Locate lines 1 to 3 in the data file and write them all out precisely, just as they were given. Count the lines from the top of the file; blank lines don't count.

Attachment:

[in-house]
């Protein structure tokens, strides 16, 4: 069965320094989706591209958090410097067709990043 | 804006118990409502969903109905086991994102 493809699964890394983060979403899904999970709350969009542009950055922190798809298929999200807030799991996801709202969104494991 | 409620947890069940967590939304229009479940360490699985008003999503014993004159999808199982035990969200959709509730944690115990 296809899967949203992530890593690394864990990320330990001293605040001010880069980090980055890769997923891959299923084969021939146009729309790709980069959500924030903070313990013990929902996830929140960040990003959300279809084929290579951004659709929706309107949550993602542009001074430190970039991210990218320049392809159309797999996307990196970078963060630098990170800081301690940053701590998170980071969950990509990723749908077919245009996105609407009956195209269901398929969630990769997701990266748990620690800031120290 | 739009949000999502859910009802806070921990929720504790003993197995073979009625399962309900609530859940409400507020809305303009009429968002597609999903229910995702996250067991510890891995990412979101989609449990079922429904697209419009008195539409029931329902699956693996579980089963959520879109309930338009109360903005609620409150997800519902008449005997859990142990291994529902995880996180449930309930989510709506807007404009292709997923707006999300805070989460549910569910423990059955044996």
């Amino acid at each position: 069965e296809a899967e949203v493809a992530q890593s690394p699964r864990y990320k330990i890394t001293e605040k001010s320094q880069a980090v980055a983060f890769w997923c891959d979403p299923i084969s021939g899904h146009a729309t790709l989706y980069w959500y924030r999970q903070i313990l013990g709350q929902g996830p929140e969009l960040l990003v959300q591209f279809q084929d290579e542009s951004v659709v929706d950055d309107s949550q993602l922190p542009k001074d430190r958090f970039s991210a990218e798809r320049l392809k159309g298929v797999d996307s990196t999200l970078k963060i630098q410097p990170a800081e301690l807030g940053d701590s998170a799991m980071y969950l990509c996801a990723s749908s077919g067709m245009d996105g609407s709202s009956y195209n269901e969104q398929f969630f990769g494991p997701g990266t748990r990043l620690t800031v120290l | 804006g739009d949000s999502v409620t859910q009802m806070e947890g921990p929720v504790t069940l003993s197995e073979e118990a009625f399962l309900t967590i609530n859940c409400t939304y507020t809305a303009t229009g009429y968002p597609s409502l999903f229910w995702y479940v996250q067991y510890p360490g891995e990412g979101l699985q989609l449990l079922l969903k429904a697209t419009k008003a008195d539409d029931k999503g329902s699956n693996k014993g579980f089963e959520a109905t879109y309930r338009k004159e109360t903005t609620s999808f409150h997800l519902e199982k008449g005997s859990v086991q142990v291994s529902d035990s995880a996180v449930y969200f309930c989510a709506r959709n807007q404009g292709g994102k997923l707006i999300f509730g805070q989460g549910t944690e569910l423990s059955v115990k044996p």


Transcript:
[in-house]
């Protein structure tokens, strides 16, 4: 069965320094989706591209958090410097067709990043 | 804006118990409502969903109905086991994102 493809699964890394983060979403899904999970709350969009542009950055922190798809298929999200807030799991996801709202969104494991 | 409620947890069940967590939304229009479940360490699985008003999503014993004159999808199982035990969200959709509730944690115990 296809899967949203992530890593690394864990990320330990001293605040001010880069980090980055890769997923891959299923084969021939146009729309790709980069959500924030903070313990013990929902996830929140960040990003959300279809084929290579951004659709929706309107949550993602542009001074430190970039991210990218320049392809159309797999996307990196970078963060630098990170800081301690940053701590998170980071969950990509990723749908077919245009996105609407009956195209269901398929969630990769997701990266748990620690800031120290 | 739009949000999502859910009802806070921990929720504790003993197995073979009625399962309900609530859940409400507020809305303009009429968002597609999903229910995702996250067991510890891995990412979101989609449990079922429904697209419009008195539409029931329902699956693996579980089963959520879109309930338009109360903005609620409150997800519902008449005997859990142990291994529902995880996180449930309930989510709506807007404009292709997923707006999300805070989460549910569910423990059955044996």
């Amino acid at each position: 069965e296809a899967e949203v493809a992530q890593s690394p699964r864990y990320k330990i890394t001293e605040k001010s320094q880069a980090v980055a983060f890769w997923c891959d979403p299923i084969s021939g899904h146009a729309t790709l989706y980069w959500y924030r999970q903070i313990l013990g709350q929902g996830p929140e969009l960040l990003v959300q591209f279809q084929d290579e542009s951004v659709v929706d950055d309107s949550q993602l922190p542009k001074d430190r958090f970039s991210a990218e798809r320049l392809k159309g298929v797999d996307s990196t999200l970078k963060i630098q410097p990170a800081e301690l807030g940053d701590s998170a799991m980071y969950l990509c996801a990723s749908s077919g067709m245009d996105g609407s709202s009956y195209n269901e969104q398929f969630f990769g494991p997701g990266t748990r990043l620690t800031v120290l | 804006g739009d949000s999502v409620t859910q009802m806070e947890g921990p929720v504790t069940l003993s197995e073979e118990a009625f399962l309900t967590i609530n859940c409400t939304y507020t809305a303009t229009g009429y968002p597609s409502l999903f229910w995702y479940v996250q067991y510890p360490g891995e990412g979101l699985q989609l449990l079922l969903k429904a697209t419009k008003a008195d539409d029931k999503g329902s699956n693996k014993g579980f089963e959520a109905t879109y309930r338009k004159e109360t903005t609620s999808f409150h997800l519902e199982k008449g005997s859990v086991q142990v291994s529902d035990s995880a996180v449930y969200f309930c989510a709506r959709n807007q404009g292709g994102k997923l707006i999300f509730g805070q989460g549910t944690e569910l423990s059955v115990k044996p």